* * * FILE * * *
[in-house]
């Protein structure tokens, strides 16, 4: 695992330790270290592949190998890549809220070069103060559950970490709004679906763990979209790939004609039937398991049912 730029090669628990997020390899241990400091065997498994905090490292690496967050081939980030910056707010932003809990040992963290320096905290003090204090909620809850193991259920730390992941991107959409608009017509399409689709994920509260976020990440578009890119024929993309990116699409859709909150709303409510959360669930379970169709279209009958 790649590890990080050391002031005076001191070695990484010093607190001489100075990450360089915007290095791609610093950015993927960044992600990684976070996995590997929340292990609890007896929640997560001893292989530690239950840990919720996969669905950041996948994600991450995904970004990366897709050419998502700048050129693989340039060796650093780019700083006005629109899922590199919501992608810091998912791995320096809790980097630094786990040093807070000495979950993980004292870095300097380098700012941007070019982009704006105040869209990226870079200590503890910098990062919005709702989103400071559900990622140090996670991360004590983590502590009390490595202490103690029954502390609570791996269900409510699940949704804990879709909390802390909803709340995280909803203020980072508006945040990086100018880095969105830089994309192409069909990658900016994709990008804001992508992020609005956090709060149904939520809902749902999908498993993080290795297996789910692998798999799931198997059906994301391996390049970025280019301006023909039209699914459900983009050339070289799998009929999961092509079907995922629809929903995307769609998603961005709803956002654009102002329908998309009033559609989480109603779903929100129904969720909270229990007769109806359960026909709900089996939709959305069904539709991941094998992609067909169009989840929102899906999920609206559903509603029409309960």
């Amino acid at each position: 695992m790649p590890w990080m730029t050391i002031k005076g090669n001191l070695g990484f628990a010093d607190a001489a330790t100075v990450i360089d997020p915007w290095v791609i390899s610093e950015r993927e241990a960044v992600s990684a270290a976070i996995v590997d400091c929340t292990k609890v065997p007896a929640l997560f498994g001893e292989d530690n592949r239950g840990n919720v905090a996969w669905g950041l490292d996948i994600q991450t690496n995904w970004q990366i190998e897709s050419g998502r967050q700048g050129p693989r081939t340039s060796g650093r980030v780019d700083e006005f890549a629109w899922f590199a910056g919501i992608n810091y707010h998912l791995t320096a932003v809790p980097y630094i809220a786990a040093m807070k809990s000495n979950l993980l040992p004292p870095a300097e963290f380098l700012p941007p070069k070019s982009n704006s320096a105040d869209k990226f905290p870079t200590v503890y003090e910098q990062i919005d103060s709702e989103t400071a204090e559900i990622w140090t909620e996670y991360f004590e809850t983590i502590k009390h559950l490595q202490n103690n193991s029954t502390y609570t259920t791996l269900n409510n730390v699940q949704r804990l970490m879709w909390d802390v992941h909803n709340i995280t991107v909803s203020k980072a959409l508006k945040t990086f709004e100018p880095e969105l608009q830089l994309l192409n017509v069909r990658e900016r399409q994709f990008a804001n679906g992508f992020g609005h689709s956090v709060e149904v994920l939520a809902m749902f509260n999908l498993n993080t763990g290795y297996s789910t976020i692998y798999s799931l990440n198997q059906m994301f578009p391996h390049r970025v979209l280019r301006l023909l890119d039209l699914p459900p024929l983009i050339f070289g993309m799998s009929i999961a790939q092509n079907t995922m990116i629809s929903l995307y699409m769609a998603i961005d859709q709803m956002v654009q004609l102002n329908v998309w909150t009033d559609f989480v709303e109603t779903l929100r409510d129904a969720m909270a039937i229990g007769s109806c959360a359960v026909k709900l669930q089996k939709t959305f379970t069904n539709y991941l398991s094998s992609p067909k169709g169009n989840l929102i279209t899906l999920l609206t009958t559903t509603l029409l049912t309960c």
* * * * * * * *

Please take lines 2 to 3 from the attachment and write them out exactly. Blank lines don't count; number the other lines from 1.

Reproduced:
């Protein structure tokens, strides 16, 4: 695992330790270290592949190998890549809220070069103060559950970490709004679906763990979209790939004609039937398991049912 730029090669628990997020390899241990400091065997498994905090490292690496967050081939980030910056707010932003809990040992963290320096905290003090204090909620809850193991259920730390992941991107959409608009017509399409689709994920509260976020990440578009890119024929993309990116699409859709909150709303409510959360669930379970169709279209009958 790649590890990080050391002031005076001191070695990484010093607190001489100075990450360089915007290095791609610093950015993927960044992600990684976070996995590997929340292990609890007896929640997560001893292989530690239950840990919720996969669905950041996948994600991450995904970004990366897709050419998502700048050129693989340039060796650093780019700083006005629109899922590199919501992608810091998912791995320096809790980097630094786990040093807070000495979950993980004292870095300097380098700012941007070019982009704006105040869209990226870079200590503890910098990062919005709702989103400071559900990622140090996670991360004590983590502590009390490595202490103690029954502390609570791996269900409510699940949704804990879709909390802390909803709340995280909803203020980072508006945040990086100018880095969105830089994309192409069909990658900016994709990008804001992508992020609005956090709060149904939520809902749902999908498993993080290795297996789910692998798999799931198997059906994301391996390049970025280019301006023909039209699914459900983009050339070289799998009929999961092509079907995922629809929903995307769609998603961005709803956002654009102002329908998309009033559609989480109603779903929100129904969720909270229990007769109806359960026909709900089996939709959305069904539709991941094998992609067909169009989840929102899906999920609206559903509603029409309960």
């Amino acid at each position: 695992m790649p590890w990080m730029t050391i002031k005076g090669n001191l070695g990484f628990a010093d607190a001489a330790t100075v990450i360089d997020p915007w290095v791609i390899s610093e950015r993927e241990a960044v992600s990684a270290a976070i996995v590997d400091c929340t292990k609890v065997p007896a929640l997560f498994g001893e292989d530690n592949r239950g840990n919720v905090a996969w669905g950041l490292d996948i994600q991450t690496n995904w970004q990366i190998e897709s050419g998502r967050q700048g050129p693989r081939t340039s060796g650093r980030v780019d700083e006005f890549a629109w899922f590199a910056g919501i992608n810091y707010h998912l791995t320096a932003v809790p980097y630094i809220a786990a040093m807070k809990s000495n979950l993980l040992p004292p870095a300097e963290f380098l700012p941007p070069k070019s982009n704006s320096a105040d869209k990226f905290p870079t200590v503890y003090e910098q990062i919005d103060s709702e989103t400071a204090e559900i990622w140090t909620e996670y991360f004590e809850t983590i502590k009390h559950l490595q202490n103690n193991s029954t502390y609570t259920t791996l269900n409510n730390v699940q949704r804990l970490m879709w909390d802390v992941h909803n709340i995280t991107v909803s203020k980072a959409l508006k945040t990086f709004e100018p880095e969105l608009q830089l994309l192409n017509v069909r990658e900016r399409q994709f990008a804001n679906g992508f992020g609005h689709s956090v709060e149904v994920l939520a809902m749902f509260n999908l498993n993080t763990g290795y297996s789910t976020i692998y798999s799931l990440n198997q059906m994301f578009p391996h390049r970025v979209l280019r301006l023909l890119d039209l699914p459900p024929l983009i050339f070289g993309m799998s009929i999961a790939q092509n079907t995922m990116i629809s929903l995307y699409m769609a998603i961005d859709q709803m956002v654009q004609l102002n329908v998309w909150t009033d559609f989480v709303e109603t779903l929100r409510d129904a969720m909270a039937i229990g007769s109806c959360a359960v026909k709900l669930q089996k939709t959305f379970t069904n539709y991941l398991s094998s992609p067909k169709g169009n989840l929102i279209t899906l999920l609206t009958t559903t509603l029409l049912t309960c």